On 23 September 2007, the New Orleans Times-Picayune reported that embattled Louisiana Republican Senator David Vitter requested $100,000 in a fiscal year 2008 appropriations bill for the Louisiana Family Forum, a Christian group that opposes the teaching of evolution in the public school classroom.
The earmark, buried in the appropriations legislation for the departments of Labor, Health, and Human Services, and Education (S. 1710), would be used “to develop a plan to promote better science education.”
The Louisiana Family Forum backed efforts by the Ouachita Parish School Board in 2006 to permit science teachers to teach the strengths and weaknesses of Darwinian evolution. This, ‘teach the controversy,’ tactic has become a core strategy and common tactic of the creationism/intelligent design advocates. The non-profit group’s mission is to “persuasively present biblical principles in the centers of influence on issues affecting the family through research, communication and networking.”
A coalition of concerned organizations, including Americans United for Separation of Church and State, the American Institute of Biological Sciences, Biological Sciences Curriculum Study, Organization of Biological Field Stations, Herpetologist’s League, Society for the Study of Amphibians and Reptiles, the Society for the Study of Evolution, and the National Center for Science Education, joined forces to oppose the earmark. On 10 October, these and other organizations sent a letter to every member of the Senate, asking that the provision be removed. Additionally, numerous concerned citizens individually contacted their Senators to express their concern with the earmark.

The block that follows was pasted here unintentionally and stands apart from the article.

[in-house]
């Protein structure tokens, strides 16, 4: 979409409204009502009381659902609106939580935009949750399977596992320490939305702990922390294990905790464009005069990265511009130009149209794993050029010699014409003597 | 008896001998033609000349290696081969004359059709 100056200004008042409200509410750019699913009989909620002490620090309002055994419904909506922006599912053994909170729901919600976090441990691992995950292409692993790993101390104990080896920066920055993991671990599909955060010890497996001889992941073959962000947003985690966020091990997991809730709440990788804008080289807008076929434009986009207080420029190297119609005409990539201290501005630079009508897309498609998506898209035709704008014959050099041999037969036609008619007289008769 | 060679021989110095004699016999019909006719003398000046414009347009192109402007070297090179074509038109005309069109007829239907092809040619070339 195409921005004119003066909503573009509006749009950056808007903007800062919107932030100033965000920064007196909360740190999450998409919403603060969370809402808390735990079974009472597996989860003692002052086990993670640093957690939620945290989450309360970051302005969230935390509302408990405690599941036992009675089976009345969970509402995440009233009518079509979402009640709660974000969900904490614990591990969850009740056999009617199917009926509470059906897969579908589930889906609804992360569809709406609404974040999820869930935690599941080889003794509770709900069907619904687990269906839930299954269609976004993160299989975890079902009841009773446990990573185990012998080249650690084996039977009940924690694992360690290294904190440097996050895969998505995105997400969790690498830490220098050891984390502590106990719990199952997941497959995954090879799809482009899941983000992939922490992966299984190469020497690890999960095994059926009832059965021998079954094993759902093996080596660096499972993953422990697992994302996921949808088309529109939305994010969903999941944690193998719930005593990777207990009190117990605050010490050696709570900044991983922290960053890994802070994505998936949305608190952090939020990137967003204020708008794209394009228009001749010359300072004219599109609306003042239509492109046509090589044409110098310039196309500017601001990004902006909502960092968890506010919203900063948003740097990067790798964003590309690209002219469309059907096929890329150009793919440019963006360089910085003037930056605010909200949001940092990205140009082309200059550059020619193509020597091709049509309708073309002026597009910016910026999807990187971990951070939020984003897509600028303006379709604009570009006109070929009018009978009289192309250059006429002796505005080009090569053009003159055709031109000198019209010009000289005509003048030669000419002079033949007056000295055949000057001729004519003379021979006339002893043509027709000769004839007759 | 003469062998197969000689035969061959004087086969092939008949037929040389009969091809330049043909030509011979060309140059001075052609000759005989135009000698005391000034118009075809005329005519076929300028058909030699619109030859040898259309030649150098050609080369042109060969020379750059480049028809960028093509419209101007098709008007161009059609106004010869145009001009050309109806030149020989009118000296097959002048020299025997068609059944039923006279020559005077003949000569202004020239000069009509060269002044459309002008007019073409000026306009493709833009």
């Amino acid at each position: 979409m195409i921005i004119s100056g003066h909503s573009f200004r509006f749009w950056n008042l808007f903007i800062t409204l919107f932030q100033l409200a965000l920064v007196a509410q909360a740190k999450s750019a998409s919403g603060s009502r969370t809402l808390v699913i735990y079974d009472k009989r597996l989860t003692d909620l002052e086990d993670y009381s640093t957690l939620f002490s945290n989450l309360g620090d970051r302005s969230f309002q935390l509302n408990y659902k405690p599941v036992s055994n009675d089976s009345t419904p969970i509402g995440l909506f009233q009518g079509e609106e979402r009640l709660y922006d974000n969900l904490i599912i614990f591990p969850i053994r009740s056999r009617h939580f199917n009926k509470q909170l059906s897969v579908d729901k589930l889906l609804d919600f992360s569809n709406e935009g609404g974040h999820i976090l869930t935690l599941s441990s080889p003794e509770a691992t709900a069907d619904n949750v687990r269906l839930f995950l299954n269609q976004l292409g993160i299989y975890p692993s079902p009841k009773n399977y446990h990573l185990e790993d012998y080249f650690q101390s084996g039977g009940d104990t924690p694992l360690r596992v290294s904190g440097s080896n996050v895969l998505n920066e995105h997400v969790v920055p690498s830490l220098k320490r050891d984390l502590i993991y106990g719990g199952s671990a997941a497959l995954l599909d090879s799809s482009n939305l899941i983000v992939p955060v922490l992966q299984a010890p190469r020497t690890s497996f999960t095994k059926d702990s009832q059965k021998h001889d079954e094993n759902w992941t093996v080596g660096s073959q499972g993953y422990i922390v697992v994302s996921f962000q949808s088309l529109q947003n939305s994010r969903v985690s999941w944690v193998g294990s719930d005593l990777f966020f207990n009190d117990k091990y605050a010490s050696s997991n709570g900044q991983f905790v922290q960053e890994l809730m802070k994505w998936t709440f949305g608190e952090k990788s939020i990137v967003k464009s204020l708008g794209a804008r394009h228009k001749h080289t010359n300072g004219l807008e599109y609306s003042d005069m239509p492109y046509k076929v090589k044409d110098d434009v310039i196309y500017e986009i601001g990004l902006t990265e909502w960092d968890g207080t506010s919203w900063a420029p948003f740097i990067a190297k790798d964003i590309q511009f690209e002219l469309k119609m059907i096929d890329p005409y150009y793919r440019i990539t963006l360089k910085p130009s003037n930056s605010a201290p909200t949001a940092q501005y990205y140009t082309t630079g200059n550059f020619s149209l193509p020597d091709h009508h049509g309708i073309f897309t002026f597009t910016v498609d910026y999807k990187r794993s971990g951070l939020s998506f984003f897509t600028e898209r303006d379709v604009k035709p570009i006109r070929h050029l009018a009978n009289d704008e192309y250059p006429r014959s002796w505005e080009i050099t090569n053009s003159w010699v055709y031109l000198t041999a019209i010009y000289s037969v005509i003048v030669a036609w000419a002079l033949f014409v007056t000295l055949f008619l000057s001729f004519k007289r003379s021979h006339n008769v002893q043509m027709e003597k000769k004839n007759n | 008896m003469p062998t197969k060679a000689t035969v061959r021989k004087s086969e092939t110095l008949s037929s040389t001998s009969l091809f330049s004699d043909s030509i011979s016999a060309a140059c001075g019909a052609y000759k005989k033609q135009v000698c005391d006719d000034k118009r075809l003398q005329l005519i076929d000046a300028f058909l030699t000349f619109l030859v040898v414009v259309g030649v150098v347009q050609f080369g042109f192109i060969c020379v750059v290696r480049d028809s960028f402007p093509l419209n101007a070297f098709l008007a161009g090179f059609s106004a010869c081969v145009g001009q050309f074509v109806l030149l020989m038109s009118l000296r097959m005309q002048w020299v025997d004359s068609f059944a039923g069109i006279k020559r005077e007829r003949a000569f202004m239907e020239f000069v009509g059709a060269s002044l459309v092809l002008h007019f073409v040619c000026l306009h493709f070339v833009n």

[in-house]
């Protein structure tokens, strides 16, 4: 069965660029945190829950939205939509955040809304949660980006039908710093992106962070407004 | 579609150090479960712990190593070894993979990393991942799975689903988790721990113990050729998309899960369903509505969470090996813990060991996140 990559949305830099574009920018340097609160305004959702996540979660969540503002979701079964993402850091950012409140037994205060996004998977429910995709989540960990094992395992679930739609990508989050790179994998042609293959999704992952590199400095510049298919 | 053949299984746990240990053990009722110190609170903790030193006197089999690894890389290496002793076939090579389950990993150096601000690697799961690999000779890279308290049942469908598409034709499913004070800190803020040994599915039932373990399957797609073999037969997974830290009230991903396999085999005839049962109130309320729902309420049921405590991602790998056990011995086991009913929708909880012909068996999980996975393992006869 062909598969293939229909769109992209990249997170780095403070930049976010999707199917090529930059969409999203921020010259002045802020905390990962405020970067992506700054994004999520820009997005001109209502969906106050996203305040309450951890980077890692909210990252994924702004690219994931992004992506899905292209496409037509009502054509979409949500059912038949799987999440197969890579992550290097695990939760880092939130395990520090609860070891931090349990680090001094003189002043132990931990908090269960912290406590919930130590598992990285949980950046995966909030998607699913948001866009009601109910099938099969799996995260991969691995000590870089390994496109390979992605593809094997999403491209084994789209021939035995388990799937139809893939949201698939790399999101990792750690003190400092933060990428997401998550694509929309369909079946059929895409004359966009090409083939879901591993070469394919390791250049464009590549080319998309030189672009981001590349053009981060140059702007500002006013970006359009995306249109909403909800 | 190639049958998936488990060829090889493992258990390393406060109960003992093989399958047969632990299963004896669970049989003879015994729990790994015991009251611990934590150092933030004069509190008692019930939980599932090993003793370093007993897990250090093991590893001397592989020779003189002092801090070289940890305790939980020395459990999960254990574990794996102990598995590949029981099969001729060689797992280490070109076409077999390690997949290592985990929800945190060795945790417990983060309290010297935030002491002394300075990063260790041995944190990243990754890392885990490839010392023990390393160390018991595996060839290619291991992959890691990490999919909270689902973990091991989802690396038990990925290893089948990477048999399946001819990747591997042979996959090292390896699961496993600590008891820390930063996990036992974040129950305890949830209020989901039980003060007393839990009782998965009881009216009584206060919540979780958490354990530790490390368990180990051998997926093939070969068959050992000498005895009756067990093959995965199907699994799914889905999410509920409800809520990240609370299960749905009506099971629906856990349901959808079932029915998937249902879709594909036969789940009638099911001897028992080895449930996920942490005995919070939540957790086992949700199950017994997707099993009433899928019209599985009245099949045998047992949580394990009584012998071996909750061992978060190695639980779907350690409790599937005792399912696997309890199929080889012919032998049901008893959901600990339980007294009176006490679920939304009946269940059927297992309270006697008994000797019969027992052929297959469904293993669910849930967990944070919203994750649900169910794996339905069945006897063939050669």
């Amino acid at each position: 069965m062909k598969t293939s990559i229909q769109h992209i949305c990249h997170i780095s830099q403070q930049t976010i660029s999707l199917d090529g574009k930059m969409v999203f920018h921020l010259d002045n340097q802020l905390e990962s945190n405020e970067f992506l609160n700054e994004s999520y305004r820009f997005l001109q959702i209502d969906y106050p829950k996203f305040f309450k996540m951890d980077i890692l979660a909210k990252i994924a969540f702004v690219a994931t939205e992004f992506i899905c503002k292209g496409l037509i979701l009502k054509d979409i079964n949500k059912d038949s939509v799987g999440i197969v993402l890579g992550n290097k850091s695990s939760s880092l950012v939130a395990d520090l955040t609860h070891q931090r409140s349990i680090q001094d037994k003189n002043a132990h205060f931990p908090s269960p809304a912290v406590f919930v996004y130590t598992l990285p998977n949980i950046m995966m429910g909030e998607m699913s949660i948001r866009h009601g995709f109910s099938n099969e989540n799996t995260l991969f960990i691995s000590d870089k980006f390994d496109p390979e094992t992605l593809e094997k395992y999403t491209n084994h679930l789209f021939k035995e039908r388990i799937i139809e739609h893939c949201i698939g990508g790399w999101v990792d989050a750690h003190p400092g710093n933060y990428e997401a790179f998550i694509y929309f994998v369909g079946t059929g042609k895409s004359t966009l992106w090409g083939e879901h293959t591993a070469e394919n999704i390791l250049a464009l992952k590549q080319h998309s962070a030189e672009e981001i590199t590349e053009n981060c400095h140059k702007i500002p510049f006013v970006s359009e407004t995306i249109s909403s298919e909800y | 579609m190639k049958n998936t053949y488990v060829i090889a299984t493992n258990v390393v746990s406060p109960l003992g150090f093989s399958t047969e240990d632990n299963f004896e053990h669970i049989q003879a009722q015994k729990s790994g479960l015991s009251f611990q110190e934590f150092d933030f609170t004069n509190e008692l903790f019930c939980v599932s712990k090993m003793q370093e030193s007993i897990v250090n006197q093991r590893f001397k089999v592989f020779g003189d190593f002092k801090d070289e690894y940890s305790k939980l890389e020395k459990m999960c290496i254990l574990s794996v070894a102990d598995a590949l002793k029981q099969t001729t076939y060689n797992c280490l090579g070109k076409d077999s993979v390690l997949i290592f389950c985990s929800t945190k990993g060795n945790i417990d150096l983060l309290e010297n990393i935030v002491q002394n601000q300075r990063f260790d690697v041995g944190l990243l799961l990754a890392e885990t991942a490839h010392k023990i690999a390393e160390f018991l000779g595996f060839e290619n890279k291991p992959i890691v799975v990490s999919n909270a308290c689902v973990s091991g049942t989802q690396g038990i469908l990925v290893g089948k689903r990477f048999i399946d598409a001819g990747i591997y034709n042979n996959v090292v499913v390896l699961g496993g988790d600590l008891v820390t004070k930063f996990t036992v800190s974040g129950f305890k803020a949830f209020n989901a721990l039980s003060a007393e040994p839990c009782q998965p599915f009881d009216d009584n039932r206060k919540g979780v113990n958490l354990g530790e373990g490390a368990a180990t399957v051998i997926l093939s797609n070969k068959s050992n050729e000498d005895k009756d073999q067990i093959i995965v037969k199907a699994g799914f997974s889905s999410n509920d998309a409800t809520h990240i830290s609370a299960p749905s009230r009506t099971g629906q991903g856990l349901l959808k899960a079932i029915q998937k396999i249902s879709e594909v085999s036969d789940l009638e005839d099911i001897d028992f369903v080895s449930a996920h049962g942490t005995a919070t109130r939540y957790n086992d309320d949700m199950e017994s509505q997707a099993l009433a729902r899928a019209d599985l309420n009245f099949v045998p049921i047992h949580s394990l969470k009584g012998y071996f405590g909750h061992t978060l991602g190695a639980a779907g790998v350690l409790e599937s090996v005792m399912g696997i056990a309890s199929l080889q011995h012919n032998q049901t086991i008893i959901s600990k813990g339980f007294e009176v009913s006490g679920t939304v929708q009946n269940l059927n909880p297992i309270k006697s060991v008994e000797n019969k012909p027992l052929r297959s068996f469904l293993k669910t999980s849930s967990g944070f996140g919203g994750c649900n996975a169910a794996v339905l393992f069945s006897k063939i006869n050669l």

On 18 October, Senator Vitter requested that the earmark be removed. On the floor of the Senate, the Louisiana Republican insisted that the money was not designed to promote creationism and blamed the controversy on groups promoting “hysterics.”
“The project, which would develop a plan to promote better science-based education in Ouachita Parish by Louisiana Family Forum, has raised concerns among some that its intention was to mandate and push creationism within the public schools,” Vitter said. “That is clearly not and never was the intent of the project, nor would it have been its effect. However, to avoid more hysterics, I would like to move the $100,000 recommended for this project by the subcommittee when the bill goes to conference committee to another Louisiana priority project funded in this bill.”
In response, NCSE’s executive director Eugenie C. Scott commented, “Senator Vitter’s defense of the earmark is obviously disingenuous, given the Louisiana Family Forum’s record of fighting tooth and nail against evolution education. But I’m glad to see that, with the removal of his earmark, public funds are not going to be misused to miseducate the children of Louisiana about the science of evolution.”
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